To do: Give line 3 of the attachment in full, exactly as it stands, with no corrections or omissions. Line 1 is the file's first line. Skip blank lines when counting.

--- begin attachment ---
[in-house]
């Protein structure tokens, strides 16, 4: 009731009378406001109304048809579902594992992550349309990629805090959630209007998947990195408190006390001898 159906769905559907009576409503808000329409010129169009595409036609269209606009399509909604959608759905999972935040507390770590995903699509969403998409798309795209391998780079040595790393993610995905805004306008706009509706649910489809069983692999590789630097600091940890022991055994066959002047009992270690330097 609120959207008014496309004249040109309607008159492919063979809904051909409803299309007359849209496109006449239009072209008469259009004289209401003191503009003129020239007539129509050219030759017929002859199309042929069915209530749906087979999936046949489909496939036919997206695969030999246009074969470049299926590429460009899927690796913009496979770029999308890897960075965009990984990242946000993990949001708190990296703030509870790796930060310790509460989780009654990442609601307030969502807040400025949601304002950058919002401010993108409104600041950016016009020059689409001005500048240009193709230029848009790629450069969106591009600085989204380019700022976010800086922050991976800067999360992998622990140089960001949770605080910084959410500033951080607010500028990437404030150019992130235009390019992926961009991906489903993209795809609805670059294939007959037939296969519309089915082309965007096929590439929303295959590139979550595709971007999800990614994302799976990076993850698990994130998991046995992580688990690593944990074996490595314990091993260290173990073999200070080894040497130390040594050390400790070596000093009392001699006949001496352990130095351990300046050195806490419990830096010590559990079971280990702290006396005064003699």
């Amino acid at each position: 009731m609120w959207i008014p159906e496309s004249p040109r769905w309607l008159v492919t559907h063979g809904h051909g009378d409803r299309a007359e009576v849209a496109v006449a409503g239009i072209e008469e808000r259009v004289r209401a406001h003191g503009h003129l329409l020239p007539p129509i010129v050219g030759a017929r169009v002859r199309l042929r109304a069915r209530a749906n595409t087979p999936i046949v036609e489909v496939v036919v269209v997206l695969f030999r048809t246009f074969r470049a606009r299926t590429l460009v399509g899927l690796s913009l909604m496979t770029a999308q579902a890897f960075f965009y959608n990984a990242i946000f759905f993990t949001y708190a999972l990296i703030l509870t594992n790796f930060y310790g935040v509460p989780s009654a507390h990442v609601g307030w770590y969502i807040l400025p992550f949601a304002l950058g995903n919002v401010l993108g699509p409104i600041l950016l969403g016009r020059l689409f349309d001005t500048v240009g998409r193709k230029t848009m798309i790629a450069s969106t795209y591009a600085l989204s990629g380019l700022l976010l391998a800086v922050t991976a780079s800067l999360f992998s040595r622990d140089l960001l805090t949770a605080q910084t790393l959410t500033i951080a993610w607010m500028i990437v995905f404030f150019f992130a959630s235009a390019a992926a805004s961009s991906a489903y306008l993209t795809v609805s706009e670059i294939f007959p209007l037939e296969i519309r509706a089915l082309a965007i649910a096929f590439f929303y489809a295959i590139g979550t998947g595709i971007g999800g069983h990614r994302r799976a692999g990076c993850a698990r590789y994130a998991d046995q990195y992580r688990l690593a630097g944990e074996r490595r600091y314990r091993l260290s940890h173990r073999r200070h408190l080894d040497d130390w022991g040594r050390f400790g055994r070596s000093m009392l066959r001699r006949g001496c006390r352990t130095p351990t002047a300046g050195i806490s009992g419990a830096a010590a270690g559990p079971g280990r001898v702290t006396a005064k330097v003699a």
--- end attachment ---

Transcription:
């Amino acid at each position: 009731m609120w959207i008014p159906e496309s004249p040109r769905w309607l008159v492919t559907h063979g809904h051909g009378d409803r299309a007359e009576v849209a496109v006449a409503g239009i072209e008469e808000r259009v004289r209401a406001h003191g503009h003129l329409l020239p007539p129509i010129v050219g030759a017929r169009v002859r199309l042929r109304a069915r209530a749906n595409t087979p999936i046949v036609e489909v496939v036919v269209v997206l695969f030999r048809t246009f074969r470049a606009r299926t590429l460009v399509g899927l690796s913009l909604m496979t770029a999308q579902a890897f960075f965009y959608n990984a990242i946000f759905f993990t949001y708190a999972l990296i703030l509870t594992n790796f930060y310790g935040v509460p989780s009654a507390h990442v609601g307030w770590y969502i807040l400025p992550f949601a304002l950058g995903n919002v401010l993108g699509p409104i600041l950016l969403g016009r020059l689409f349309d001005t500048v240009g998409r193709k230029t848009m798309i790629a450069s969106t795209y591009a600085l989204s990629g380019l700022l976010l391998a800086v922050t991976a780079s800067l999360f992998s040595r622990d140089l960001l805090t949770a605080q910084t790393l959410t500033i951080a993610w607010m500028i990437v995905f404030f150019f992130a959630s235009a390019a992926a805004s961009s991906a489903y306008l993209t795809v609805s706009e670059i294939f007959p209007l037939e296969i519309r509706a089915l082309a965007i649910a096929f590439f929303y489809a295959i590139g979550t998947g595709i971007g999800g069983h990614r994302r799976a692999g990076c993850a698990r590789y994130a998991d046995q990195y992580r688990l690593a630097g944990e074996r490595r600091y314990r091993l260290s940890h173990r073999r200070h408190l080894d040497d130390w022991g040594r050390f400790g055994r070596s000093m009392l066959r001699r006949g001496c006390r352990t130095p351990t002047a300046g050195i806490s009992g419990a830096a010590a270690g559990p079971g280990r001898v702290t006396a005064k330097v003699a």